In an era of Casual Fridays and work-from-home colleagues, how can you maintain effective office communication in a changing business climate?
We’ll steer you through changes in business etiquette, and help you successfully navigate through the new realities of workplace conflict and office politics.
At one point during his webinar on proofreading and editing, Fred asked attendees to quickly read nine sentences to see if they could pin down what was wrong with them. Surely you can spot all the errors, right? Let's find out.
Technology has made some tasks easier and people more reachable, but it’s also created new hazards to avoid. Executive coach Lindsay Broder lists a few things to watch out for with technology and your career.
You know that you should show your employees and co-workers how much you appreciate them, and you may work hard to show your gratitude. However, your efforts could backfire if you make the following mistakes when you say “Thanks.”
Are you “under-asking” others? Research from Stanford University found that people who fear asking others for favors may be stifling their own chances of getting a “yes.” Get the most from your requests with these tips from blogger Jessica Stillman.
Simplifying your writing allows you to connect with more people and ensures that you convey the appropriate message. Follow this advice to write content everyone can understand.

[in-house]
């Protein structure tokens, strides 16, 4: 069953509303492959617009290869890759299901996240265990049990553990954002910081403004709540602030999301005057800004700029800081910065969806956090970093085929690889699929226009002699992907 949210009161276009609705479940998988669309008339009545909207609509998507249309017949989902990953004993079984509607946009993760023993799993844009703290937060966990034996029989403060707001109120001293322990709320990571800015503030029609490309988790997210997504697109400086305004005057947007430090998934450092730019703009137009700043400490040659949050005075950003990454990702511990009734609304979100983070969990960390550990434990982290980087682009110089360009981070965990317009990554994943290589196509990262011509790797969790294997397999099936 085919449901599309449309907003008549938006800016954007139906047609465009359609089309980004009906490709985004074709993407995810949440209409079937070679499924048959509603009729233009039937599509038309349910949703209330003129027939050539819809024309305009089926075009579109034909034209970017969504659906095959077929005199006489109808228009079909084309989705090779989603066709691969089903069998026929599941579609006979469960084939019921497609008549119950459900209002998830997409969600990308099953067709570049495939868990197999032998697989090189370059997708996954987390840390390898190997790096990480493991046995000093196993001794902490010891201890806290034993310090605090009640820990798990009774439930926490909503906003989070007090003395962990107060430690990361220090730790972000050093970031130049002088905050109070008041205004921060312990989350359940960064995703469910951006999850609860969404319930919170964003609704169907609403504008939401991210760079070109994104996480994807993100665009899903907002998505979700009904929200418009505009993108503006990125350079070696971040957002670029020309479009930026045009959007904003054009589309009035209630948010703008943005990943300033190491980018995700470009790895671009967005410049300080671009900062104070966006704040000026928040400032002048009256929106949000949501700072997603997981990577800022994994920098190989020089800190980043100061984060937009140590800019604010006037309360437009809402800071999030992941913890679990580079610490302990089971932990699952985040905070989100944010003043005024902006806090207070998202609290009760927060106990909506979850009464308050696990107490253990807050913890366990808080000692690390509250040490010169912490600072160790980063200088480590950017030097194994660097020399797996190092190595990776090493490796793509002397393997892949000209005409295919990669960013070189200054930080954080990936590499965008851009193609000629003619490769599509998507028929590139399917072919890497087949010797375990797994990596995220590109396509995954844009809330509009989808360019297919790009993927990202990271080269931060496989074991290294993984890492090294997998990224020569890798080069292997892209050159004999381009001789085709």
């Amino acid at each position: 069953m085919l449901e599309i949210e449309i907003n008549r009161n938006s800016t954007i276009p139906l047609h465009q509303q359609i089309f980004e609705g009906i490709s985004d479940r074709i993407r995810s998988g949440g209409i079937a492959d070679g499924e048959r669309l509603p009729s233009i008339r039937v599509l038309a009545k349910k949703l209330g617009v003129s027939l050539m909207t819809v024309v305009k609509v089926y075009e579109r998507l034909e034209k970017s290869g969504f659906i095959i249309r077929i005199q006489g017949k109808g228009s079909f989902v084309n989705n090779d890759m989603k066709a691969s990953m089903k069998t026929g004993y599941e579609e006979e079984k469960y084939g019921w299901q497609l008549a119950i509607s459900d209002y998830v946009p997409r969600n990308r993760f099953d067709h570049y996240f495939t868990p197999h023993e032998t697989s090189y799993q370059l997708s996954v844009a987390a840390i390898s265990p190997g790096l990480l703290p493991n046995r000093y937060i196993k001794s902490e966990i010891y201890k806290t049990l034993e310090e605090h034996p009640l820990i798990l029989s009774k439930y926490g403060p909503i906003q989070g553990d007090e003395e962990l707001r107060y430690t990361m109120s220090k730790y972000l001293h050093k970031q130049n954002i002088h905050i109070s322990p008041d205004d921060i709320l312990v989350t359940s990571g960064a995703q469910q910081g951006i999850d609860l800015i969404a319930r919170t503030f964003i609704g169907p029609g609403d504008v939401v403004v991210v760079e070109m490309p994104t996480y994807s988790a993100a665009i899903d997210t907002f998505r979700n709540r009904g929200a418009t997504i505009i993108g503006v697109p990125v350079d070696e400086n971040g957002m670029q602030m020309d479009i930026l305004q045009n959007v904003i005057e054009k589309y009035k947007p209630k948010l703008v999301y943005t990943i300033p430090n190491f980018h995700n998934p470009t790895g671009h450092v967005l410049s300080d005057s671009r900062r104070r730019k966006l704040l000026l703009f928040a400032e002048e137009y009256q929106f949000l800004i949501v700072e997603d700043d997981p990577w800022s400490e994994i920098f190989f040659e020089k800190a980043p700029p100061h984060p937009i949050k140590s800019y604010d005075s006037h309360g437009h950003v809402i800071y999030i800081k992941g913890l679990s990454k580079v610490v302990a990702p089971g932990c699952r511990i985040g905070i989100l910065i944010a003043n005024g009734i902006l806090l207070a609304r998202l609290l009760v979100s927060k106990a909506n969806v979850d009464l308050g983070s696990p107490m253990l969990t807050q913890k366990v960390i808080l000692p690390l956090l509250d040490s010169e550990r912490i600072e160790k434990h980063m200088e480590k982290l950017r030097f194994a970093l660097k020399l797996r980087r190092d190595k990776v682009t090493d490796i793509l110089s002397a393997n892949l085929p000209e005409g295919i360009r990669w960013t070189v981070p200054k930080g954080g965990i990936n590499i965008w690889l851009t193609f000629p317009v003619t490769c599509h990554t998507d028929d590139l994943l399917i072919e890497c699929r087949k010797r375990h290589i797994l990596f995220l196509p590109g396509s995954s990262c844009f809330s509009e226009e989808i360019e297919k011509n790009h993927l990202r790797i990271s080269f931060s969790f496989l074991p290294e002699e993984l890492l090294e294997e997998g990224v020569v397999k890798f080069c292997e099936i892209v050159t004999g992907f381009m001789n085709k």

Consider these resources to refresh you on your career path.
You can become indispensable within your organization by committing to ongoing professional development. However, with your busy schedule and full workload, how do you find the time to focus on learning?
To be seen as a great boss, strong leader and all-around solid co-worker, you must remove these phrases from your lexicon.
Shamrocks on display this week bring the idea of career “luck” center stage. Does it even exist?
Whether you’re hiring a new employee or deciding to partner up with someone on a new venture, interview skills are an important way to get a good read on someone and decide if you can trust them. Kilberry Leadership Advisors CEO Richard Davis offers three ways to ask effective follow-up questions and dig deeper.